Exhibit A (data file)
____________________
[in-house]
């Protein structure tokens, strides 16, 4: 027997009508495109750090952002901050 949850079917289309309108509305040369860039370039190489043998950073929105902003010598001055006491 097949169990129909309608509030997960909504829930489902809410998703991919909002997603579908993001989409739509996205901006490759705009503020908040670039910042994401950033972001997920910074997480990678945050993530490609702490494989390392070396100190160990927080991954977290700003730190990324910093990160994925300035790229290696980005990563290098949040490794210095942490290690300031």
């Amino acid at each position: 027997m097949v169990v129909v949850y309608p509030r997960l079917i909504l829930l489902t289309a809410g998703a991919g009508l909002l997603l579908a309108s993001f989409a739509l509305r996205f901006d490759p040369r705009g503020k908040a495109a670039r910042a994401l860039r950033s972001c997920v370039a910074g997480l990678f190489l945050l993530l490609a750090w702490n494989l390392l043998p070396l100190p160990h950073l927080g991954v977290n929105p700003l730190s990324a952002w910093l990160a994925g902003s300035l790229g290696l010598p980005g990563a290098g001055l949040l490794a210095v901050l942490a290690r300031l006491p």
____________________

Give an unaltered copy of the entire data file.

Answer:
[in-house]
């Protein structure tokens, strides 16, 4: 027997009508495109750090952002901050 949850079917289309309108509305040369860039370039190489043998950073929105902003010598001055006491 097949169990129909309608509030997960909504829930489902809410998703991919909002997603579908993001989409739509996205901006490759705009503020908040670039910042994401950033972001997920910074997480990678945050993530490609702490494989390392070396100190160990927080991954977290700003730190990324910093990160994925300035790229290696980005990563290098949040490794210095942490290690300031």
């Amino acid at each position: 027997m097949v169990v129909v949850y309608p509030r997960l079917i909504l829930l489902t289309a809410g998703a991919g009508l909002l997603l579908a309108s993001f989409a739509l509305r996205f901006d490759p040369r705009g503020k908040a495109a670039r910042a994401l860039r950033s972001c997920v370039a910074g997480l990678f190489l945050l993530l490609a750090w702490n494989l390392l043998p070396l100190p160990h950073l927080g991954v977290n929105p700003l730190s990324a952002w910093l990160a994925g902003s300035l790229g290696l010598p980005g990563a290098g001055l949040l490794a210095v901050l942490a290690r300031l006491p």